Florida State UniversityFlorida State University researchers have made a major breakthrough in the quest to learn whether the Zika virus is linked to birth defects with the discovery that the virus is directly targeting brain development cells and stunting their growth.
This is the first major finding by scientists that shows that these critical cells are a target of the virus and also negatively affected by it. Hengli Tang, professor of biological science at FSU, is a lead author of the study published March 4 in the academic journal Cell Stem Cell.
“We’re trying to fill the knowledge gap between infection and the neurological defects,” Tang said. “This research is the very first step in that, but it’s answering a critical question. It enables us to focus the research. Now you can be studying the virus in the right cell type, screening your drugs on the right cell type and studying the biology of the right cell type.”
Though the Zika virus was discovered in 1947, there is very little known about how it works and its potential health implications, especially among pregnant women. Anecdotal evidence has suggested a link to microcephaly, a condition where a child is born with an abnormally small head as a result of incomplete brain development.
Tang, along with researchers at Johns Hopkins University and Emory University, found that the virus directly targets a cell type called human embryonic cortical neural progenitors in as little as three days after being exposed to the virus. They also discovered that these infected cells replicate the Zika virus, posing potential treatment problems, and that the virus is directly interfering with cell growth and function. Some of the cells died after being infected.
“Potentially, this could explain why there is a link to microcephaly, but there is a lot more work needed to show the direct causal effect,” said Guo-Li Ming, professor of neurology at Johns Hopkins University.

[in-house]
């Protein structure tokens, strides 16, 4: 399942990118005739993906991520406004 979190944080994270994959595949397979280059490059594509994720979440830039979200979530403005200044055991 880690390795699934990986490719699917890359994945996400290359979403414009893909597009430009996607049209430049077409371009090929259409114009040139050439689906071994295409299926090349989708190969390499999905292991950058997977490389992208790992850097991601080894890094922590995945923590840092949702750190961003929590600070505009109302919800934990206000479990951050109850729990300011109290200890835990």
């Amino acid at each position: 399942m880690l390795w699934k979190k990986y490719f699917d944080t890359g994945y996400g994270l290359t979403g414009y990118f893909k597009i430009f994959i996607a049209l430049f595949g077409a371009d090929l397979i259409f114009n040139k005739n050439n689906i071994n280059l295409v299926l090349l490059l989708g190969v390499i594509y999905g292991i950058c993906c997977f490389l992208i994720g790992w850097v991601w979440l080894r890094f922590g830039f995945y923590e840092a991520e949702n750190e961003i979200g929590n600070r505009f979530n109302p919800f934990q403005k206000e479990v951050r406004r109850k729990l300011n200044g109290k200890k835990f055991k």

The research took a remarkably quick path. Because of the public health implications, researchers worldwide have been working around the clock to study how the virus works and its potential targets.
According to the World Health Organization, 52 countries have reported local transmission of the Zika virus.
About a month ago, a research team led by Johns Hopkins University neurology Professors Hongjun Song and Ming brought neural stem cells to FSU where Tang and his graduate students infected them with the virus and began monitoring them. A few weeks later, they were transported to Emory so scientists there could analyze changes in gene expression caused by the virus.
Video courtesy of Florida State University
Tang had been funded by the National Institutes of Health to study the Dengue virus, which is similar to the Zika virus, and was in the unique position of already running a lab equipped to handle and study samples of the virus. Song and Ming, who went to graduate school with Tang, were experts on the neural cells that they believed the virus was targeting.
The three labs will continue to collaborate and also tackle various aspects of the disease separately. Tang is investigating how it enters the cell and then how it specifically disrupts the normal cell processes. Ming is using 3D models of brains to further examine the link between the neural progenitor cells and microcephaly. And Song is investigating why the virus is going after neural progenitor cells as opposed to other cell types.
Many questions still remain about the virus, but this discovery is the pivotal first step.
“It’s significant because we’re literally the first people in the world to know this, to know that this virus can infect these very important cells and interfere with their function,” Tang said. “Research is rewarding in general, but when you have something this timely and this clinically relevant, it’s extra satisfying because we’ll be helping people in the long run.”
Other authors on the paper are Florida State University researcher Ruth Didier and graduate students Christy Hammack, Sarah Ogden, and Emily Lee; Zhexing Wen, Xuyu Qian, and Kimberly Christian from Johns Hopkins University; and Yujing Li, Bing Ya, Feiran Zhang, and Peng Jin from Emory University.